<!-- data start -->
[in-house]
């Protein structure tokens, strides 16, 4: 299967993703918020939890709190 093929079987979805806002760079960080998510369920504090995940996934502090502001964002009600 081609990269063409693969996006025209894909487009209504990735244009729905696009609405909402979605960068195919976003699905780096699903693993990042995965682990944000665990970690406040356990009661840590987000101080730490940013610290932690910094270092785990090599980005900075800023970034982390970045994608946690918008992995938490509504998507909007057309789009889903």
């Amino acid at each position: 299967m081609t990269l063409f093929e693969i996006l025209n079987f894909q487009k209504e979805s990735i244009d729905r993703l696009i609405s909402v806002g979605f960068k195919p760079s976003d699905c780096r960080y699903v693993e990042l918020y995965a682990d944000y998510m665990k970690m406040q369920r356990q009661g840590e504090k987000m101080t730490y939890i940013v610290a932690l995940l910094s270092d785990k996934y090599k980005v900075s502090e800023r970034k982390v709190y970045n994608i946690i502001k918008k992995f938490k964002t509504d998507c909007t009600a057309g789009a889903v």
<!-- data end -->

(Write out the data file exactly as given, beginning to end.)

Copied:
[in-house]
């Protein structure tokens, strides 16, 4: 299967993703918020939890709190 093929079987979805806002760079960080998510369920504090995940996934502090502001964002009600 081609990269063409693969996006025209894909487009209504990735244009729905696009609405909402979605960068195919976003699905780096699903693993990042995965682990944000665990970690406040356990009661840590987000101080730490940013610290932690910094270092785990090599980005900075800023970034982390970045994608946690918008992995938490509504998507909007057309789009889903």
């Amino acid at each position: 299967m081609t990269l063409f093929e693969i996006l025209n079987f894909q487009k209504e979805s990735i244009d729905r993703l696009i609405s909402v806002g979605f960068k195919p760079s976003d699905c780096r960080y699903v693993e990042l918020y995965a682990d944000y998510m665990k970690m406040q369920r356990q009661g840590e504090k987000m101080t730490y939890i940013v610290a932690l995940l910094s270092d785990k996934y090599k980005v900075s502090e800023r970034k982390v709190y970045n994608i946690i502001k918008k992995f938490k964002t509504d998507c909007t009600a057309g789009a889903v």